• When the blinds on your windows are open, what can you see from the street?
  • Are there lights on inside and out when it's dark? When you're gone, is there noise coming from the house, such as a radio or TV?
  • Do your neighbors get suspicious when someone is poking around or an unknown vehicle drives down the road? Do you know your neighbors?
  • Are your doors locked during the day? How about your windows?
  • Does your home have the nicest looking paint job, the best manicured lawn, and the newest vehicles in the driveway?
Those are just a few of the things to look for, and your main goal is to figure out what would make your home a target, and then try to figure out to make it less appealing. There are four D's to home defense, and the first three are Deter, Detect, and Delay. Visible security measures such as security company signs and security doors can Deter most criminals, and for those that persist, active security often works - things like motion lights, noisy dogs, and blaring alarms can Detect them and therefore help with deterrence. For those who are persistent, you'll need to Delay them with difficult locks, secondary locking systems, window rods, and things as simple as putting door stops behind swinging doors or toys or other small objects at the top of the stairway in the dark.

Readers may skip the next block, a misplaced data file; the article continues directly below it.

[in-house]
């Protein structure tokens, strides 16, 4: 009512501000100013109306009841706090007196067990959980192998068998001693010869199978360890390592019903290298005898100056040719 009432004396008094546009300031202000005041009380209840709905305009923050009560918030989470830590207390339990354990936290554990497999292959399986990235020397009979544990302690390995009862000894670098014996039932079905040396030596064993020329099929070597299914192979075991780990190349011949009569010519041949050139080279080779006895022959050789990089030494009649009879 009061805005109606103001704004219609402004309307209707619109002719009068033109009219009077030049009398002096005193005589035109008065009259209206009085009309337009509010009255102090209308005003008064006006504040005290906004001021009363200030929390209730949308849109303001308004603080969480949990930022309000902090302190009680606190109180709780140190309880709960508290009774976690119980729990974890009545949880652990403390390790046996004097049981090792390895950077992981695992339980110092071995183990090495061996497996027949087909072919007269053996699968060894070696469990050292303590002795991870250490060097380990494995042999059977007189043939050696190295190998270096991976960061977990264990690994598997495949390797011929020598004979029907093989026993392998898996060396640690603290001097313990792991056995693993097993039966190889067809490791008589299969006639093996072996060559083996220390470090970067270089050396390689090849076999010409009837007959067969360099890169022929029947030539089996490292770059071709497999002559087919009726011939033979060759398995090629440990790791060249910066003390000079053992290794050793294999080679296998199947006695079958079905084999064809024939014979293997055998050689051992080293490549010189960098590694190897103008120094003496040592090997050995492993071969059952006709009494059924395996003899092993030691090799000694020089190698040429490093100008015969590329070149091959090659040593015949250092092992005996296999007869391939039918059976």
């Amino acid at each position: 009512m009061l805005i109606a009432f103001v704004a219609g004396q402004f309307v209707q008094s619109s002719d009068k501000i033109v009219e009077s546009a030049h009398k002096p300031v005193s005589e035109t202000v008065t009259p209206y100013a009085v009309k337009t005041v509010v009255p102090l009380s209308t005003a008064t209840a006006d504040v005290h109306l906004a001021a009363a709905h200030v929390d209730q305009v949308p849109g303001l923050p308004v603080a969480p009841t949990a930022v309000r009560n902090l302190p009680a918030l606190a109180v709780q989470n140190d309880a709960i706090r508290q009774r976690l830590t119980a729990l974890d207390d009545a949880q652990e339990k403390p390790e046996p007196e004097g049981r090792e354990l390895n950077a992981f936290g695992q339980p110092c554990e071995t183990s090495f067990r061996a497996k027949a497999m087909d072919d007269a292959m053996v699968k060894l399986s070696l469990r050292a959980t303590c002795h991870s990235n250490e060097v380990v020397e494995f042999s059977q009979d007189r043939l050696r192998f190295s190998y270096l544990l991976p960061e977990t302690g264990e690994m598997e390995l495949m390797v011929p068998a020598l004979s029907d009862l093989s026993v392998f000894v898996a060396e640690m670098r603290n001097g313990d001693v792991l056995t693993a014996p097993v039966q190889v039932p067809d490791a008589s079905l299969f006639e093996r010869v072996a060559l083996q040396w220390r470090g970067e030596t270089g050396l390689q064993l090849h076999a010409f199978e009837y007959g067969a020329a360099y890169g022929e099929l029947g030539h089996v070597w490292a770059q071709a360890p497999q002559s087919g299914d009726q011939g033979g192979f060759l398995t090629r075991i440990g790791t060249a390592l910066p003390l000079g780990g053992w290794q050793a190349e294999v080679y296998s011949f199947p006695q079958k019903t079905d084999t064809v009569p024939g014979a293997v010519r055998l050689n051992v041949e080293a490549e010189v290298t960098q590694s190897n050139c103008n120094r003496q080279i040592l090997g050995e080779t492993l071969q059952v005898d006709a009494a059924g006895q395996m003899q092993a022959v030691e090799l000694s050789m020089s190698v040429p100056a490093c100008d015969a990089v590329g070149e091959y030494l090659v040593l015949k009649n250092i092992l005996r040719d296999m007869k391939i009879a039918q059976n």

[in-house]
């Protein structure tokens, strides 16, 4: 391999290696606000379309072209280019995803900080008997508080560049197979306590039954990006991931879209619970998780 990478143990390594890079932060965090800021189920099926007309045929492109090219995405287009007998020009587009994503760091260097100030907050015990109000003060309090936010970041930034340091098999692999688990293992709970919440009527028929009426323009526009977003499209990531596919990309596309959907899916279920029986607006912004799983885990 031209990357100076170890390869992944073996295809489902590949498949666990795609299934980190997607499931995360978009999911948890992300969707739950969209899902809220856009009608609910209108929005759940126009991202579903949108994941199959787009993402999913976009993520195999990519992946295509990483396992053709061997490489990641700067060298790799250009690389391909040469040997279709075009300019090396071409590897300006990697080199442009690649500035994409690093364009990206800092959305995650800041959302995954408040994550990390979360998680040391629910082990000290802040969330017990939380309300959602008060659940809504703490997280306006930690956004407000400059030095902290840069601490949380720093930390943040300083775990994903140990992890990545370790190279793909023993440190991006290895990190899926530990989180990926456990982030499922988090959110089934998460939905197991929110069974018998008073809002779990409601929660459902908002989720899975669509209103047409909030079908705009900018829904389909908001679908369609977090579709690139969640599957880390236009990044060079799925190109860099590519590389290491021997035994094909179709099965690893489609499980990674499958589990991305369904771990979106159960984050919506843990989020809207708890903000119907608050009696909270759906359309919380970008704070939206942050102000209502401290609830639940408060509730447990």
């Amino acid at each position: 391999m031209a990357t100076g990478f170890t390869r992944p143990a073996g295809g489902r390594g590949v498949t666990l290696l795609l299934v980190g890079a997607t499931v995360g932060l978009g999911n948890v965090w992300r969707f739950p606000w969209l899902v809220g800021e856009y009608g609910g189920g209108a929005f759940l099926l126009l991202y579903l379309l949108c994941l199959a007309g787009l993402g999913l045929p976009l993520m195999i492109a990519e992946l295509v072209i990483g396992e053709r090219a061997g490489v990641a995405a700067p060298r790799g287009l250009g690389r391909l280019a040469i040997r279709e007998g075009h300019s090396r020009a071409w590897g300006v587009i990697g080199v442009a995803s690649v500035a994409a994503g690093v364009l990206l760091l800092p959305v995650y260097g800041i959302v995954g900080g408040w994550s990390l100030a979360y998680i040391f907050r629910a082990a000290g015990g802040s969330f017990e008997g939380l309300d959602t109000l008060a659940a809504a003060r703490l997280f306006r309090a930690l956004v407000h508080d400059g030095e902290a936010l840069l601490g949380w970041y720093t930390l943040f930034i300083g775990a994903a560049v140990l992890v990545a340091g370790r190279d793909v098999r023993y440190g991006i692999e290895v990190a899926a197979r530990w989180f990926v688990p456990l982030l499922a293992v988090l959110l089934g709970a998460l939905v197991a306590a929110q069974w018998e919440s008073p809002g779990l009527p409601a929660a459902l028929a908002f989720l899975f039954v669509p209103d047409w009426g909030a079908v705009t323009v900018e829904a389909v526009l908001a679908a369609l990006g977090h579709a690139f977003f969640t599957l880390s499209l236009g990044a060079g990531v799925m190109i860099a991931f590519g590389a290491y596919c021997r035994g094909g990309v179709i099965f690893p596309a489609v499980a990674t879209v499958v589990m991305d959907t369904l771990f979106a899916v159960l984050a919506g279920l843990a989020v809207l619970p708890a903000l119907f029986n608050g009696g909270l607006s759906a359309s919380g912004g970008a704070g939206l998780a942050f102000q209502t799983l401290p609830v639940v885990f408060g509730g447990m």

And then there are those criminals who cannot be deterred, who do not fear detection, and have overcome your delay tactics - these are the true wolves, and there is only way to deal with them. The fourth D of home defense is to Defend. For this you must have the tools and the training to get the job done right - seek out professional instruction on the effective selection and proper use of whatever defensive tools you have selected for you family. This is not the place to pinch pennies, especially if you have already done so under the Deter, Detect, and Delay processes. This may be your last resort, and more than just tools and training are required - the proper survival mindset is a necessity. Again, professional instruction should be sought out and completed for not just you but every member of your household. After all, criminals don't just come knocking while you are at home cleaning your guns; rather, they tend to show up when your kids just got home from school or your spouse is home alone while you are out of town.
 
As much as I wish it weren't true, home invasions, property damage, and personal assaults are on the rise. As our nation continues to struggle through a down economy, some people out there choose to take the easy way out and take from others to provide for their own needs, sometimes injuring those they are stealing from, or worse. Here are a few additional things to consider when you are evaluating your personal security: